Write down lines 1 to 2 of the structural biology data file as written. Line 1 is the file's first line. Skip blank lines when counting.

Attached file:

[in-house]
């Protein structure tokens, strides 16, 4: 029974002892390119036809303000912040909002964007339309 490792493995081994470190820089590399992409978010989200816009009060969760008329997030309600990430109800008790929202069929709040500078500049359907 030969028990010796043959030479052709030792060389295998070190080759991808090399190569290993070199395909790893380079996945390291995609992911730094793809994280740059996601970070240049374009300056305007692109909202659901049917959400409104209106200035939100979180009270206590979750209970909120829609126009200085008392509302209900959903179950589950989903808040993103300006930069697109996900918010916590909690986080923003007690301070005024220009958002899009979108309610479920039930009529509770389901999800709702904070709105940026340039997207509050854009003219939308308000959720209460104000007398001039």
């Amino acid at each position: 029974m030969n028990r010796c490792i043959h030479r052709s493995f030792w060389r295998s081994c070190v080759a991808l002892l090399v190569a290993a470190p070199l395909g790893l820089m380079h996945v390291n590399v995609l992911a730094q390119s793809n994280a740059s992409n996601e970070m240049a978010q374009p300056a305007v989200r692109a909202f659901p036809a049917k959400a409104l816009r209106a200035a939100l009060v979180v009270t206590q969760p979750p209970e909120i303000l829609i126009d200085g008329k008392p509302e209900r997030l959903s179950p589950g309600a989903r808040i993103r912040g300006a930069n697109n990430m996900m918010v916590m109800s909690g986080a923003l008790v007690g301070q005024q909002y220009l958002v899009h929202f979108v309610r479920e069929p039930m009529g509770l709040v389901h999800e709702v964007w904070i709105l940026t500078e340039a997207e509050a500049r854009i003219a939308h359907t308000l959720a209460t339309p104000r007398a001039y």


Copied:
[in-house]
């Protein structure tokens, strides 16, 4: 029974002892390119036809303000912040909002964007339309 490792493995081994470190820089590399992409978010989200816009009060969760008329997030309600990430109800008790929202069929709040500078500049359907 030969028990010796043959030479052709030792060389295998070190080759991808090399190569290993070199395909790893380079996945390291995609992911730094793809994280740059996601970070240049374009300056305007692109909202659901049917959400409104209106200035939100979180009270206590979750209970909120829609126009200085008392509302209900959903179950589950989903808040993103300006930069697109996900918010916590909690986080923003007690301070005024220009958002899009979108309610479920039930009529509770389901999800709702904070709105940026340039997207509050854009003219939308308000959720209460104000007398001039």